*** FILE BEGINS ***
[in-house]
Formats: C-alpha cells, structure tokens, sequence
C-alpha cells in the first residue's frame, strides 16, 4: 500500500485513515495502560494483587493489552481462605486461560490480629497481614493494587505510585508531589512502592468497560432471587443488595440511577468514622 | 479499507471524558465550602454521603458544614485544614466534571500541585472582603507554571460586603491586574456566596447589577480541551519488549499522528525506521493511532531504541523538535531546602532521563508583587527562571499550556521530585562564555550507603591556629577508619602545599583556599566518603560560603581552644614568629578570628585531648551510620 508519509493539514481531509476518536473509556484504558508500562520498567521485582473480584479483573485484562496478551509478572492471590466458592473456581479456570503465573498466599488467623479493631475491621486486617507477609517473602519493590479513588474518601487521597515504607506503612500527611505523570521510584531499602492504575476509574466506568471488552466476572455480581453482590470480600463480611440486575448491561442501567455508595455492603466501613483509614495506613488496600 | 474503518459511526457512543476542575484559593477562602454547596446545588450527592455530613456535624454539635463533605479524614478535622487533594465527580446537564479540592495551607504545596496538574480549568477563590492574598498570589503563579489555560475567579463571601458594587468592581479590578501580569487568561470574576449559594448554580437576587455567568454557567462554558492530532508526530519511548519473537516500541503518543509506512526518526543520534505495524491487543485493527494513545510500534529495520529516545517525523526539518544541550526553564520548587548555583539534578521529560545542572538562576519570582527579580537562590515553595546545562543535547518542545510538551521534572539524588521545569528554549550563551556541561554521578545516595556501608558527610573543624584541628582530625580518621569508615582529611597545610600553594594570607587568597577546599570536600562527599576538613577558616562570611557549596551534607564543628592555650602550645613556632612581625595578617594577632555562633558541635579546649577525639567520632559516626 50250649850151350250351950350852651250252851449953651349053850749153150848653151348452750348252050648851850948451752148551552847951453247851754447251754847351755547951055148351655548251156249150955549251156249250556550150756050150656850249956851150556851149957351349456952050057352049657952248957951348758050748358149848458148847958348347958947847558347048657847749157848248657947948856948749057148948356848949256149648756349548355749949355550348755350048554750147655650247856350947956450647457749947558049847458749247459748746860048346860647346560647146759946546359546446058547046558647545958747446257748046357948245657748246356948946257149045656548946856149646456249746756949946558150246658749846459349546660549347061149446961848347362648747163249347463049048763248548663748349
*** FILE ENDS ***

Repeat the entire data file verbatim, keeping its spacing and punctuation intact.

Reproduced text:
[in-house]
Formats: C-alpha cells, structure tokens, sequence
C-alpha cells in the first residue's frame, strides 16, 4: 500500500485513515495502560494483587493489552481462605486461560490480629497481614493494587505510585508531589512502592468497560432471587443488595440511577468514622 | 479499507471524558465550602454521603458544614485544614466534571500541585472582603507554571460586603491586574456566596447589577480541551519488549499522528525506521493511532531504541523538535531546602532521563508583587527562571499550556521530585562564555550507603591556629577508619602545599583556599566518603560560603581552644614568629578570628585531648551510620 508519509493539514481531509476518536473509556484504558508500562520498567521485582473480584479483573485484562496478551509478572492471590466458592473456581479456570503465573498466599488467623479493631475491621486486617507477609517473602519493590479513588474518601487521597515504607506503612500527611505523570521510584531499602492504575476509574466506568471488552466476572455480581453482590470480600463480611440486575448491561442501567455508595455492603466501613483509614495506613488496600 | 474503518459511526457512543476542575484559593477562602454547596446545588450527592455530613456535624454539635463533605479524614478535622487533594465527580446537564479540592495551607504545596496538574480549568477563590492574598498570589503563579489555560475567579463571601458594587468592581479590578501580569487568561470574576449559594448554580437576587455567568454557567462554558492530532508526530519511548519473537516500541503518543509506512526518526543520534505495524491487543485493527494513545510500534529495520529516545517525523526539518544541550526553564520548587548555583539534578521529560545542572538562576519570582527579580537562590515553595546545562543535547518542545510538551521534572539524588521545569528554549550563551556541561554521578545516595556501608558527610573543624584541628582530625580518621569508615582529611597545610600553594594570607587568597577546599570536600562527599576538613577558616562570611557549596551534607564543628592555650602550645613556632612581625595578617594577632555562633558541635579546649577525639567520632559516626 50250649850151350250351950350852651250252851449953651349053850749153150848653151348452750348252050648851850948451752148551552847951453247851754447251754847351755547951055148351655548251156249150955549251156249250556550150756050150656850249956851150556851149957351349456952050057352049657952248957951348758050748358149848458148847958348347958947847558347048657847749157848248657947948856948749057148948356848949256149648756349548355749949355550348755350048554750147655650247856350947956450647457749947558049847458749247459748746860048346860647346560647146759946546359546446058547046558647545958747446257748046357948245657748246356948946257149045656548946856149646456249746756949946558150246658749846459349546660549347061149446961848347362648747163249347463049048763248548663748349